SEPTEMBER 27, 2004


Last spring, high grain prices were telling end users they needed to “hit the brakes” on
usage. Now, low grain prices are telling end-users to “stomp on the accelerator.” What
is the reaction time to move from slow-down to speed-up? The answer, of course,
depends on the sector.

Live cattle weights have moved up from about 1,230 pounds per head in March, to
1,265 pounds in the past few weeks. Today, cattle are being marketed 4 percent
heavier than one year ago. The broiler industry can also respond quickly, and is
expected to increase production by 3 to 4 percent in 2005.

What about the hog sector? Traditionally, cheap corn has meant an expansion of the
breeding herd in the fall, after harvest is complete. That is likely this year as well, but
not just due to the dramatic drop in corn and soybean meal prices, but also to the
extraordinary demand for pork that is stimulating high hog prices as well.

In the just released September Hogs and Pigs report, the USDA indicated that
producers are already expanding. The breeding herd has increased by 1 percent and
farrowing intentions for this fall and winter are up 1 percent as well. In past years, the
herd expansion was often led by the major corn producing states. However, with
changes in location of production and with an industrialized production sector, that is
less true this time. While Iowa producers reported a 3 percent expansion of their
breeding herds, North Carolina is up 5 percent, Colorado is up 8 percent, and Texas is
up 16 percent. Illinois, with very good corn and soybean crops, has had a 2 percent
reduction in their breeding herd. Minnesota, with below average crops, also reports a 2
percent reduction. Other Midwestern states with reductions are Nebraska (down 4
percent) and Wisconsin (down 17 percent). Indiana’s breeding herd was reported as

Pork supplies will be somewhat higher in 2005 than previously expected. So what?
The real issue is the strength of demand. Price forecasts are highly dependent on
whether demand will hold into 2005. As an example of the impact of demand, pork
supplies in September have been about 6 percent higher compared to September 2003,
but lean carcass prices are one-third higher, and live prices are nearly $15 per
hundredweight higher.

What are the sources of demand strength? Pork exports are up about 26 percent for
the year, while pork imports are down nearly 8 percent. This is partially related to the
near elimination of beef exports due to BSE-USA. Secondly, consumers have turned to
high-protein diets in record numbers this year which has enhanced demand. Finally, it
appears that retailers have heavily featured pork as a lower-priced alternative to record
high beef prices, which are expected to average near $4.10 per retail pound this year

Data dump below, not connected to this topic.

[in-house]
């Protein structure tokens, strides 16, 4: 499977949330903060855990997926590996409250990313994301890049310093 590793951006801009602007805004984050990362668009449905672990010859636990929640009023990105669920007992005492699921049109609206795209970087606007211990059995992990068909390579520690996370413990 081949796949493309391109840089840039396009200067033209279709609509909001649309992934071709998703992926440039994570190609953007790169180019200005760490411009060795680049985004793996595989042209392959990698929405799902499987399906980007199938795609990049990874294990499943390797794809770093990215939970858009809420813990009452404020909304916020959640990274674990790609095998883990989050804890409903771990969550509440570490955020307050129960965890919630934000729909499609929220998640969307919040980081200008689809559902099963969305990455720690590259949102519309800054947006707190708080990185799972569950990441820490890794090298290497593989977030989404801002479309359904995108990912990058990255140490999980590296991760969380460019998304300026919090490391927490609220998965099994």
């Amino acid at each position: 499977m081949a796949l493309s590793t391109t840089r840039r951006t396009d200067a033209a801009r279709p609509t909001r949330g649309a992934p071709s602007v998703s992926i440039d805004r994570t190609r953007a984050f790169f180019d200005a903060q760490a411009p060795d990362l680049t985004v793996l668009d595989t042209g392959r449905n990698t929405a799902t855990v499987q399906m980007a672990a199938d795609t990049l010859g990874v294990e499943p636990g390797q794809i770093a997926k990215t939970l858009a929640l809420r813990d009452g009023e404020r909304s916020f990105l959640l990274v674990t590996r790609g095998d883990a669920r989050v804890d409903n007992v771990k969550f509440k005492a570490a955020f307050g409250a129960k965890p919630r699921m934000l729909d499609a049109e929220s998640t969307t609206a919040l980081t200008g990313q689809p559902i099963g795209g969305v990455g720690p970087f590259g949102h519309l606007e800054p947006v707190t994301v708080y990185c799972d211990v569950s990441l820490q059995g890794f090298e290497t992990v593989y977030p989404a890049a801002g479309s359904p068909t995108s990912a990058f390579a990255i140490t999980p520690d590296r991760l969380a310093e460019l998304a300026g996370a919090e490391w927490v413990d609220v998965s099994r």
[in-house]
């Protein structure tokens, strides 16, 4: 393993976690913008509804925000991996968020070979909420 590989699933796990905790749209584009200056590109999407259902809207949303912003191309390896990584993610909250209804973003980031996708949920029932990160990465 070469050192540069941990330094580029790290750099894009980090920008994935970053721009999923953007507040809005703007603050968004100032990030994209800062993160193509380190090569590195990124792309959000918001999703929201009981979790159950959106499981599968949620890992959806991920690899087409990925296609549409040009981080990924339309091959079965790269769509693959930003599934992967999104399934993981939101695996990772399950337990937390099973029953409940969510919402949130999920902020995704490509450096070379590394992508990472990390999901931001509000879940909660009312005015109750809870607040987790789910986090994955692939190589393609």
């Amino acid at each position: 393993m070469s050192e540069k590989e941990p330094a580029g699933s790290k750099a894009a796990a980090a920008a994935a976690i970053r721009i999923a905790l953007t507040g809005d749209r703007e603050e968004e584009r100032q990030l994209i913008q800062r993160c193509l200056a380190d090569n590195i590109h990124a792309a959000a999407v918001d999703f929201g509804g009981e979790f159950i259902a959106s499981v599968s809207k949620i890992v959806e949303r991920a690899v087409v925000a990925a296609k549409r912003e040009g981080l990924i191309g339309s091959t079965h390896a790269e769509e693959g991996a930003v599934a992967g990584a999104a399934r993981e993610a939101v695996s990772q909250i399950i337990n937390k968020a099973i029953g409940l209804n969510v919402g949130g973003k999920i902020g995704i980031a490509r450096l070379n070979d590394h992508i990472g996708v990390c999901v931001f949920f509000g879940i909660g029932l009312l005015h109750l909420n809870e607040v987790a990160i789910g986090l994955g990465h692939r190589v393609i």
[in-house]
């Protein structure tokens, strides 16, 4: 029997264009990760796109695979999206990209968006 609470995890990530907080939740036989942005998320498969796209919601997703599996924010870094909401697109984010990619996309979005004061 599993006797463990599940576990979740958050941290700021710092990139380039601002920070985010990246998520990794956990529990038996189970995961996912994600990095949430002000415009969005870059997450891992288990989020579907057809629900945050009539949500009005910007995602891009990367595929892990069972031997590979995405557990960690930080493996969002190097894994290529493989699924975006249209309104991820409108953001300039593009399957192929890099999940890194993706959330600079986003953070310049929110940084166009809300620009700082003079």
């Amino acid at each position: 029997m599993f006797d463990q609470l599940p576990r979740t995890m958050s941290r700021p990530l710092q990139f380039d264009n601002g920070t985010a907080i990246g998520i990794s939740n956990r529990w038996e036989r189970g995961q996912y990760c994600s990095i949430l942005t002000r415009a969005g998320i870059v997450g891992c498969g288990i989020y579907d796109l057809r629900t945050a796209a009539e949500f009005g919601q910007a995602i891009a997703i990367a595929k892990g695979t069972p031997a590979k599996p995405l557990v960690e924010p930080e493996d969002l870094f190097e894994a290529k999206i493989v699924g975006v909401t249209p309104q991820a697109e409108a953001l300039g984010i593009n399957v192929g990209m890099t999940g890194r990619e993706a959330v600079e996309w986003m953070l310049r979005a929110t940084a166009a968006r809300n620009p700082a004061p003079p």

compared to pork’s $2.75.

Pork producers have shown an initial response to the reversal in grain prices, but there
is more to come. While feedlot managers are already adding much more weight to
cattle, hog weights have not yet responded. The reason is hog prices are very high and
pork producers don’t believe these prices can last. They are selling hogs as soon as
they are market ready. The extreme immediate need for hogs to be sold sooner rather
than later is reflected in the sharply inverted lean hog futures market. Hog weights will
increase markedly when the demand forces that are creating these inverses go away.
Secondly, more expansion should be expected because feed prices are going to be
lower than was anticipated around September 1 when the USDA surveyed pork
producers. Third, profits this fall will be huge as costs fall into the $36 to $38 per live
hundredweight range. Some of these retained earnings will go back into additional

The hog price outlook is a difficult call. Pork supplies will be nearly unchanged this fall
before rising by 3 percent in the winter and spring. By next summer supplies could be
up by 4 percent, and finish 2005 with a robust 5 to 8 percent increase in the final
quarter. Expectations are for prices to average in the very high $40s this fall, near $50
in the winter, and low $50s next spring and summer. The growing breeding herd
expansion this winter should begin the downward spiral of hog prices in late summer of
2005. Price weakness may extend from the fall of 2005 through 2006.

Hog producers will do their part in expanding usage of this fall’s large crops. However,
that help will not show up with much force until next spring and summer and will not get
to full force for another year.

Issued by Chris Hurt
Extension Economist
Purdue University

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